We have tried peaceful protest. We have tried civil unrest and "riots." We have tried documentaries, lectures, sit-ins and speeches. We have tried feature films (see: Fruitvale Station). Yet it is still not enough. Our lives, Black lives, specifically Black male lives are not on par with those of soon to be minority white lives in this country.
The ongoing question is...Why?
In my last blog post, I wrote about trust in schools and the need for students, parents and teachers to work together to create positive academic and social outcomes. Trust can only be built in an environment in which our lives are valued. Trust and value are interrelated. The more we value someone, the greater the likelihood of us trusting them. By valuing each other, we can come together and begin to heal our communities.
There are many studies (e.g. the work of Gloria Ladson-Billings, Prudence Carter and Mica Pollock, to name a few) which indicate that in order to achieve positive academic and social gains, one needs to feel as if their voices are heard. For students in a K-12 setting, that means that rather than avoiding the tough issues, as many teachers, administrators and districts are prone to do (see: Edwardsville School District in Illinois), we need to purposefully have these tough discussions.
Over a month has passed and as the lights of the media blitz dim and the streets return to "normalcy," the question remains; what can we do for Michael Brown?
We can begin by engaging our friends, colleagues, neighbors, social media "friends," etc., in open and honest discussions about race, privilege, positionality, class, gender, LGBT issues (anything that is "divisive" or "controversial"), and do so in a way that does not stop the conversation, but opens it up. We need to admit our own areas of unawareness, and embrace the perspective of others. That does not mean we have to adopt the perspective of others, but rather simply that we have to listen, learn and begin to understand.
Without these tough discussions, growth will never occur.
For those inside the classrooms, especially in many urban cities, there is often diversity among teaching staff (where people grew up, how they grew up and what their comfort level is with diversity issues). But we do not spend enough time embracing the positive aspects of diverse perspectives. Even when there is an increasing difference between the majority of teachers who are white (mostly female) and their students of color, we need to focus more on the strengths that each person brings to the classroom. The student who knows how to read early out of necessity, because his parents speak a different language. The teacher who was raised on a farm and learned life skills that city students may never be exposed to otherwise. If we appreciate these differences, instead of calling them divides, we will all be smarter and stronger from the exposure. No longer can we didactically stand in front of the classroom (or society as a whole) as if we are the only teacher in the room. Marianne Williamson has a great saying that I used to have printed on my wall when I taught high school, and repeat now often as a College Instructor; "I am not the teacher in life, I am the student." Meaning, we all bring our experiences to the classroom, and we can all learn from each other. The ways in which we teach, listen and respect different perspectives is as important as the lessons themselves.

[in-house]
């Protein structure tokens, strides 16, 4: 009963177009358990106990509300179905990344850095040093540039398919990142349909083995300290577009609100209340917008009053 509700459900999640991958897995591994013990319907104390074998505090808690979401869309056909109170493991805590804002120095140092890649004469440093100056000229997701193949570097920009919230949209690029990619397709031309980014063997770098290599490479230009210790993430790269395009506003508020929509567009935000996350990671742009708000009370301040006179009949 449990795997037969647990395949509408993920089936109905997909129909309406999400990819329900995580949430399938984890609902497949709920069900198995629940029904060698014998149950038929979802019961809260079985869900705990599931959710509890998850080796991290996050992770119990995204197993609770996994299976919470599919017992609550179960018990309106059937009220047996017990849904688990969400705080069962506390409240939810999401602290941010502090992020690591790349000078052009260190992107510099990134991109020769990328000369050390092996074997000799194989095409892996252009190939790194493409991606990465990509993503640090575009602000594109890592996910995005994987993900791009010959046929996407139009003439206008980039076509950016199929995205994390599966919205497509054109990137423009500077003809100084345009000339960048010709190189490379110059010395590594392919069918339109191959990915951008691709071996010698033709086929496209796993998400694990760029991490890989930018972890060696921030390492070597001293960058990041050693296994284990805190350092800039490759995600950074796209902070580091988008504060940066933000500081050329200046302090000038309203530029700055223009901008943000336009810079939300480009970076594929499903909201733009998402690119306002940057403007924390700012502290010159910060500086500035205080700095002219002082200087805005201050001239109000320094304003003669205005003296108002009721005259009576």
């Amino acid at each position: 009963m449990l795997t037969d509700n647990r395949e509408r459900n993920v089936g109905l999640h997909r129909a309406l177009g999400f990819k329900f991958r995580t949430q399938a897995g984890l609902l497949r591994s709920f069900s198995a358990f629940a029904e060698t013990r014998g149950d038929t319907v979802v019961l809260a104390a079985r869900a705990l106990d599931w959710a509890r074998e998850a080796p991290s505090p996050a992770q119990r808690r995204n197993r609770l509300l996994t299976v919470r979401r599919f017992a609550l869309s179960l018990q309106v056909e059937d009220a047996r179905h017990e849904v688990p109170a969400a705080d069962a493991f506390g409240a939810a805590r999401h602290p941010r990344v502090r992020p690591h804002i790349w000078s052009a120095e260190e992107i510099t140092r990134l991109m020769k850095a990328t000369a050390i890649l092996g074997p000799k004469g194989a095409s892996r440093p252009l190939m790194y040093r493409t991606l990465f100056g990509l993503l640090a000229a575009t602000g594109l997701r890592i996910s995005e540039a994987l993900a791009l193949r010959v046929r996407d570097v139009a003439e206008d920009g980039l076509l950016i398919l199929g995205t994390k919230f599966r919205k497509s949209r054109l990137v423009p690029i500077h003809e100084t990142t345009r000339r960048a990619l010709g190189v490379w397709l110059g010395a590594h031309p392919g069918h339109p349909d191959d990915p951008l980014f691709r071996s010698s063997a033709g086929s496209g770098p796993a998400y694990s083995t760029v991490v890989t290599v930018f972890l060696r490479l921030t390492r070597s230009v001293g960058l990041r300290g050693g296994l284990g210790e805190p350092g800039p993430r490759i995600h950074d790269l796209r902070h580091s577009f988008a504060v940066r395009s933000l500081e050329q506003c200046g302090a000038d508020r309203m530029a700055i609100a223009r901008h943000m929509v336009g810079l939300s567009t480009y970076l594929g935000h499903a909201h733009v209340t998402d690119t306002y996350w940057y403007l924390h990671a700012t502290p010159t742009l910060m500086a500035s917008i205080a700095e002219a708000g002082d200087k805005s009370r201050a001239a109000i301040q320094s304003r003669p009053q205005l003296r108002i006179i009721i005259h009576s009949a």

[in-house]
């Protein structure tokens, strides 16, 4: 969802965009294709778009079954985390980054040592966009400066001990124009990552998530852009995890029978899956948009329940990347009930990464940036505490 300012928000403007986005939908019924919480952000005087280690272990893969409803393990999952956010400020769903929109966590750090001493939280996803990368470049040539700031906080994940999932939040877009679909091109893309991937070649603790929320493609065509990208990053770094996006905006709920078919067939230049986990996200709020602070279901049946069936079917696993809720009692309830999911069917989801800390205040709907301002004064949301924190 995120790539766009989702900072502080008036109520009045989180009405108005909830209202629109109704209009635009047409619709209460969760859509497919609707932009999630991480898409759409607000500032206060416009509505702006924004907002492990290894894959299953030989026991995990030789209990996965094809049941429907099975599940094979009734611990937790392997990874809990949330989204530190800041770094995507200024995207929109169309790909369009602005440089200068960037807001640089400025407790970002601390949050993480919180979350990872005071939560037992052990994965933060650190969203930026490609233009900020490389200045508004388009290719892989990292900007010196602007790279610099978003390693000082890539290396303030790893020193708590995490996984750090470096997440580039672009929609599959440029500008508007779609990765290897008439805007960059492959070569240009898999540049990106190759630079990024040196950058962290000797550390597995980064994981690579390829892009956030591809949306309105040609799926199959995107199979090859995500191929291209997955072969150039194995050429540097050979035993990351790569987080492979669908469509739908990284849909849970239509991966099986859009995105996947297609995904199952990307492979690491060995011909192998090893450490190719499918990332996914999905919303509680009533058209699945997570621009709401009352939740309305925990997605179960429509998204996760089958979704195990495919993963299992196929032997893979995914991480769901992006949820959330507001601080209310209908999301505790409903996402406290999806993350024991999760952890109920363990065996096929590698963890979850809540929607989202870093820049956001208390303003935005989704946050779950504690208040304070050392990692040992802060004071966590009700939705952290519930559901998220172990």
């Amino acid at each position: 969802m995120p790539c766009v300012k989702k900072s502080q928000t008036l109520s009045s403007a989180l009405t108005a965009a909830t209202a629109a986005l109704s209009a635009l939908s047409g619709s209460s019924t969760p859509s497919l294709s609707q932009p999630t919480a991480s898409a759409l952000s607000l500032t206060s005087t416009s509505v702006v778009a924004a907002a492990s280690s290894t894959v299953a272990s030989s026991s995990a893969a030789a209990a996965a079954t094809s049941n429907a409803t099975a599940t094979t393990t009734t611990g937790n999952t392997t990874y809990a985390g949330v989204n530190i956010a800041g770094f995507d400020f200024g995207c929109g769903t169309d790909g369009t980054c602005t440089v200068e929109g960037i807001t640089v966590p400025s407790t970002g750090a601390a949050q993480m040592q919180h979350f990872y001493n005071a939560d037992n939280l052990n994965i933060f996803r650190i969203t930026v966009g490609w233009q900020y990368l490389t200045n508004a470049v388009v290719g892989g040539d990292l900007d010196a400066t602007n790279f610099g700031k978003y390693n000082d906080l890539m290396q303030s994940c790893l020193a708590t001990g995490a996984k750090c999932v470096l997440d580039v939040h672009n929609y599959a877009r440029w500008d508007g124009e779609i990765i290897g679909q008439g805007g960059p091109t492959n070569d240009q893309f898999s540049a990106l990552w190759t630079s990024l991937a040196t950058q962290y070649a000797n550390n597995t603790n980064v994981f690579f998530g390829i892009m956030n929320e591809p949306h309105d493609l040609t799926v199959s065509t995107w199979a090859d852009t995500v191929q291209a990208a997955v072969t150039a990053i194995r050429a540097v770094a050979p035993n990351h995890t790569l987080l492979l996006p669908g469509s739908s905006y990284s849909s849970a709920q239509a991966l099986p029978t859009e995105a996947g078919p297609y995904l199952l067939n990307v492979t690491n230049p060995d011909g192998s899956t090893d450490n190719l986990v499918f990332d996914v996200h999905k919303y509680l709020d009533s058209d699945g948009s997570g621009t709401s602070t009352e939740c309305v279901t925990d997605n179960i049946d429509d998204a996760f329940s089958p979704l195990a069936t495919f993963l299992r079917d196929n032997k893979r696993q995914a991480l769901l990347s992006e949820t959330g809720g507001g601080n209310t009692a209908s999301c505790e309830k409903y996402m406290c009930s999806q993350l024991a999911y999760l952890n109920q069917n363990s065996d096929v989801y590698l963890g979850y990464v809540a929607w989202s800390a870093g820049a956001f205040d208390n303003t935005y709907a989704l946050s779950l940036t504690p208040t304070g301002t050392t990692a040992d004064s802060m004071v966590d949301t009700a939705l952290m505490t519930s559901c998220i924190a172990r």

Simply put, what we can do for Michael Brown is to be open. Hear and seek out new perspectives. In order to truly make good on this country's promise that 'all (wo)men are created equal," we have to delve into the more challenging work of actively listening to the culture, circumstances, strengths and lived experiences of the multitude of individuals that help to bring our diverse nation together, instead of tearing it apart.